If you have ever wanted to learn how to do embroidery, you may think that it is an intricate craft that requires extensive skill. You may think that it will take some time to learn embroidery, and it’ll probably be a few weeks before you can finish a project.
So, is embroidery hard? Learning a new skill is always challenging, but embroidery isn’t that difficult. With the right supplies and some basic knowledge of how to use it, there’s nothing that can stop you from stitching an awesome piece within a few hours, even if you are a complete novice.
Nowadays, there are a ton of beginner-friendly toolkits and guides that you can get to learn embroidery. This guide will tell you exactly how to get started with learning embroidery.
How Difficult Is Embroidery?
Like any skill, you will need to invest time and effort to master the art of embroidery. You’ll probably need to have a few projects under your belt before you can feel confident in your skill.
But, the good news is that it doesn’t take long to learn the very basic stitches. Basic embroidery stitches like the straight stitch, the backstitch, and the running stitch are quick to learn.
There are also a ton of beginner-friendly embroidery patterns that you can follow to practice these basic stitches, and you can have a finished embroidery project in no more than an hour.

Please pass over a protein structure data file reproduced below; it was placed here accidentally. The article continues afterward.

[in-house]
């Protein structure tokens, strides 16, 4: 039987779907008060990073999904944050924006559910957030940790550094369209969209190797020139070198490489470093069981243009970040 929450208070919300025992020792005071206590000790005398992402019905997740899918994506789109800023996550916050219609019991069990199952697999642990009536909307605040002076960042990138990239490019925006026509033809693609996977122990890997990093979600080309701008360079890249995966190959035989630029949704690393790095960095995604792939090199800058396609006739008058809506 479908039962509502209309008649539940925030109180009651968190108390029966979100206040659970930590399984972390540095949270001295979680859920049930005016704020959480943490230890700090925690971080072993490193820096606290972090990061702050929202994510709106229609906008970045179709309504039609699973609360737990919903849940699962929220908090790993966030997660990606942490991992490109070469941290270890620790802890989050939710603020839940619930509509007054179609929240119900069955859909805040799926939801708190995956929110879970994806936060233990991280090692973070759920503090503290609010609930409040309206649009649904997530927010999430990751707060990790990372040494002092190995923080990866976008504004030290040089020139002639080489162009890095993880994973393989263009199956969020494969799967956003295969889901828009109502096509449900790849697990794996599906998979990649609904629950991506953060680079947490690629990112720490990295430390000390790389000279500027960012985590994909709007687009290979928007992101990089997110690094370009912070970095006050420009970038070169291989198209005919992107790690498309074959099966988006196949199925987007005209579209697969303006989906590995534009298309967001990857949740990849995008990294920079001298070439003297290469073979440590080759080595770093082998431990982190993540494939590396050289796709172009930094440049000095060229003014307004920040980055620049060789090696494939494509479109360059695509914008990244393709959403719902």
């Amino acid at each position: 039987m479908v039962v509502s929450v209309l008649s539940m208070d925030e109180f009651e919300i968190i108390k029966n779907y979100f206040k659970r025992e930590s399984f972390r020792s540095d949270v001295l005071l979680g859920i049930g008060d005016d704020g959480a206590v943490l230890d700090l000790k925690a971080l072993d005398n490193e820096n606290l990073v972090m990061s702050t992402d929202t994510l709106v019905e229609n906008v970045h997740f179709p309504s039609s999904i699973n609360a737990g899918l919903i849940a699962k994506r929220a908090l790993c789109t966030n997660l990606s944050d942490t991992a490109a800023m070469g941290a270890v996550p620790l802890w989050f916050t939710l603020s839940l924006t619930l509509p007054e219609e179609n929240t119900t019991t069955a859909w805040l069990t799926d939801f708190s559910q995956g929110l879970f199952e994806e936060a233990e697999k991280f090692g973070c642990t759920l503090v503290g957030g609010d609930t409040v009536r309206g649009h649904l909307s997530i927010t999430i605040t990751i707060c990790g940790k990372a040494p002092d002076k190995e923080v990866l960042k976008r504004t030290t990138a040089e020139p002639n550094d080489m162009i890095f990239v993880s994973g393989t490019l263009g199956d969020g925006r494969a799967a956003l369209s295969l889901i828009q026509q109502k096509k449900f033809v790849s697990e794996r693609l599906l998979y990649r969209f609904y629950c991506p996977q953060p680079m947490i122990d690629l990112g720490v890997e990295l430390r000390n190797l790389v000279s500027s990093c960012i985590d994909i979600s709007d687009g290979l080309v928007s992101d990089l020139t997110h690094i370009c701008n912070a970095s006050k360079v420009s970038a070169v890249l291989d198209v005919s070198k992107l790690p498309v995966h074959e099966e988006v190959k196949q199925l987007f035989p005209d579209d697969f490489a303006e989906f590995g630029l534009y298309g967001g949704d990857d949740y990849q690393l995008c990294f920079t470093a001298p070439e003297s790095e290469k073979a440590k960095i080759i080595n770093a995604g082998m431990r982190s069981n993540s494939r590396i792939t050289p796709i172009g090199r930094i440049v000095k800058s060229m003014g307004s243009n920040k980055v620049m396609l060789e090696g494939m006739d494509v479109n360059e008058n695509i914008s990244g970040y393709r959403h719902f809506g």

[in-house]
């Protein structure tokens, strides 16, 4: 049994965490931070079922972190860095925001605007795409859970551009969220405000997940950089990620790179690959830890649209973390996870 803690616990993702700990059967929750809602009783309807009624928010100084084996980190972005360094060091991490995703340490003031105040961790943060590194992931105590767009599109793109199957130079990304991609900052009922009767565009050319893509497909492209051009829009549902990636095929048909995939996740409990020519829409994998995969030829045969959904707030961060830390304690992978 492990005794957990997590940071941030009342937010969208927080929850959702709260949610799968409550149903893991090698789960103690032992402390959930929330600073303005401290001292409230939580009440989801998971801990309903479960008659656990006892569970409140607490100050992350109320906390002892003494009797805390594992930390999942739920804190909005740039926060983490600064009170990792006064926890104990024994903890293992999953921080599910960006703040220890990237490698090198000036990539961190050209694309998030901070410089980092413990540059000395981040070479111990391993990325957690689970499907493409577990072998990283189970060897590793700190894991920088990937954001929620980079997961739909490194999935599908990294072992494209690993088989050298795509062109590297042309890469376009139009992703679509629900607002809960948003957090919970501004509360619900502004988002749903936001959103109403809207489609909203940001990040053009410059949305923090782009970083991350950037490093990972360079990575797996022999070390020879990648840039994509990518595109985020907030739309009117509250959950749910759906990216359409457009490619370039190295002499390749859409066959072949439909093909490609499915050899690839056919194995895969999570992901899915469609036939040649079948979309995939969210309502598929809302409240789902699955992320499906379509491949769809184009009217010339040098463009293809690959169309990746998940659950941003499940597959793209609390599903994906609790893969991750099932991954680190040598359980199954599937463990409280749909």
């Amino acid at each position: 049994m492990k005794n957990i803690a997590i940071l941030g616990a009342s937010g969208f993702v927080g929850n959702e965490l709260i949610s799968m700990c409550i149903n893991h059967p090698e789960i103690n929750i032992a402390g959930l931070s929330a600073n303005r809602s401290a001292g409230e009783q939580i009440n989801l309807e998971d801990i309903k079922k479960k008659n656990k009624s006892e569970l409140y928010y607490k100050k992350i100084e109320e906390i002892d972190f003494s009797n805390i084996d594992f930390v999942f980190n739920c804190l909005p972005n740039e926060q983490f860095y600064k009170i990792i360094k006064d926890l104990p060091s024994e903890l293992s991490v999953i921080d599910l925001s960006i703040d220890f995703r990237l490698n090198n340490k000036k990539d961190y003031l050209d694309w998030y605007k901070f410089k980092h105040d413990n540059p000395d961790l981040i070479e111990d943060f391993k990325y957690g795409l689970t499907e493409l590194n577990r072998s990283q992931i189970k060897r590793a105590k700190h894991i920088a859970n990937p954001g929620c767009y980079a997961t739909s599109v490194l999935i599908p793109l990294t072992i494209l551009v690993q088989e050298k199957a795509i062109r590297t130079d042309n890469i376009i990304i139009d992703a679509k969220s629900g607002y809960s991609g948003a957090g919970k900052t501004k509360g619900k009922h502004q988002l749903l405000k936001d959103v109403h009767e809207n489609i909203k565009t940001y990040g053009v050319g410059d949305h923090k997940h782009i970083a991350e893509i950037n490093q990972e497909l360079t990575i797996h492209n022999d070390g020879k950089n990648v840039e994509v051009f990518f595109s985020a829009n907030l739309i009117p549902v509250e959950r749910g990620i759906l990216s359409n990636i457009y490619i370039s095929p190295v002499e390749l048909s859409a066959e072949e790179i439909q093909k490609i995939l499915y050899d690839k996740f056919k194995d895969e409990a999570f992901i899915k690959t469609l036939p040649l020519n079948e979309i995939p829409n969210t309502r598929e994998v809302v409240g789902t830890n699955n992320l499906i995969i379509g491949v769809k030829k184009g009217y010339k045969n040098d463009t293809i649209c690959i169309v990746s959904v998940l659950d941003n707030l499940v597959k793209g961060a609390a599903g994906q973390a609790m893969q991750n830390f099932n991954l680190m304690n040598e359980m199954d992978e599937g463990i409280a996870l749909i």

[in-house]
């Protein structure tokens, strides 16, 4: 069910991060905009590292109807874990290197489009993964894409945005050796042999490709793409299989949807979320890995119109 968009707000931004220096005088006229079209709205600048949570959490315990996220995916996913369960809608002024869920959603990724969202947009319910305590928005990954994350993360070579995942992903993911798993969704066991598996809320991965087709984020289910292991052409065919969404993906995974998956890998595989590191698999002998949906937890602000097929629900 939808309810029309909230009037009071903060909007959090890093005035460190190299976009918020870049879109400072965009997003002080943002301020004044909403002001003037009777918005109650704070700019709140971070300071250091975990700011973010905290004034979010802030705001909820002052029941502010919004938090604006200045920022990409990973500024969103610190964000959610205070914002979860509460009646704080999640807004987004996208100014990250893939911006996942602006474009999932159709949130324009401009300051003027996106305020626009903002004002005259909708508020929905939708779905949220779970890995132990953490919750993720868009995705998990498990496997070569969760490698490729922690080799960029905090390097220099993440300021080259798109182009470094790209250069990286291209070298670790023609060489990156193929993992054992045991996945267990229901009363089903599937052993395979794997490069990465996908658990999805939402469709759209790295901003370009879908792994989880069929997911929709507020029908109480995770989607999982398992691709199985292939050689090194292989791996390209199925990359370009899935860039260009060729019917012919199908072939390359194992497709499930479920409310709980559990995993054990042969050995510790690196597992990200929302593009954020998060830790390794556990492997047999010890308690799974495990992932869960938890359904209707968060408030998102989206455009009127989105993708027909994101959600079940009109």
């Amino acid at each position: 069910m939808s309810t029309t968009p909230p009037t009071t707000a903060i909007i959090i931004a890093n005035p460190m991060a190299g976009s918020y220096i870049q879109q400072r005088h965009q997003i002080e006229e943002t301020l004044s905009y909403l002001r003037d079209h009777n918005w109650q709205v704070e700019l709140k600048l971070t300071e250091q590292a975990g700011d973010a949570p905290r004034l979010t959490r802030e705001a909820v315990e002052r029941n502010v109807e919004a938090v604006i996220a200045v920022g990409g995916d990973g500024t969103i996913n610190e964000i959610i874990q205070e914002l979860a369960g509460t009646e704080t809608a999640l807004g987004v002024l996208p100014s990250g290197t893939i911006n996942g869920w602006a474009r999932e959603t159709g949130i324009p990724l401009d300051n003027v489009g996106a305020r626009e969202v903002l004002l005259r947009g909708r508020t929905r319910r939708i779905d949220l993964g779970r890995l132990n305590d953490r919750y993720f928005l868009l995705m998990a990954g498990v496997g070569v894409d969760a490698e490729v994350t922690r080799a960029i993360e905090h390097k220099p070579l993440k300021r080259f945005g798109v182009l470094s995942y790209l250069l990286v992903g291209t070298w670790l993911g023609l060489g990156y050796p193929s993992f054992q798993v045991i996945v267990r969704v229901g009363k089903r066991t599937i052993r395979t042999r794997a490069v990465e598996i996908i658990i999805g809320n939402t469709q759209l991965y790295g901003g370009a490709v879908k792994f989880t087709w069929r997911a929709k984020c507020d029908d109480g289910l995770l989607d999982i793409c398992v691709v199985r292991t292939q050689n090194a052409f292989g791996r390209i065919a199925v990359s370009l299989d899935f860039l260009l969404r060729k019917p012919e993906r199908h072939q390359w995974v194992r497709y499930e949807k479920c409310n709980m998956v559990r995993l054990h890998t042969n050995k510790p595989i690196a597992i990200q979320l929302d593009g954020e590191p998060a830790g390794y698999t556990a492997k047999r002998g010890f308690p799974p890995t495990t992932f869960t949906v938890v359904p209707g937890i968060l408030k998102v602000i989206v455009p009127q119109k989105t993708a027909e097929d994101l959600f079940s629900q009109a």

Once you are confident with your stitching skills, you can branch out to learn more complicated stitches, like the bullion knot or the coral stitch. You can also find advanced techniques and tips that make your stitches neater and your work more polished.
So, to answer the question ‘How difficult is embroidery?’ it’s no different than first learning any other textile art, like knitting or crocheting. You just need to start with the basic stitches and grow your skills from there.
What You’ll Need To Get Started
If you are interested in learning to embroider, let’s take a look at some basic supplies you will need to get started on your first project.
For your first project, you can start with light-colored cotton or even weave fabric. If you’re just practicing, there’s really no need to invest in expensive fabric.
You will need a woven fabric with a low to medium thread count, where you can easily see the weave pattern (the threads that make up the fabric). You should avoid using Aida cloth, which has a very prominent crisscrossing texture; this is mainly beneficial for cross-stitching.
You can buy fabrics by the yard to make multiple projects or small fabric pieces that are pre-cut to the size that you want.
2. Embroidery Floss
Embroidery floss is similar to sewing thread, but they are a little bit thicker, which allows the details to look more prominent and makes the threads easy to work with. Ideally, the floss should not be too thick as it can be difficult when you guide the thread through the fabric.
Cotton embroidery floss is a safe way to go, although you can also get synthetic embroidery floss that is more durable.
3. Embroidery Hoops and Stand
Embroidery hoops are designed to hold your fabric taut, which will make it easy to create your stitches and see your design.
Embroidery hoops can be wooden or plastic, and they also come in various sizes, from 4-12 inches. Most beginners start with the 6-inch hoop, which is suitable for most patterns and projects.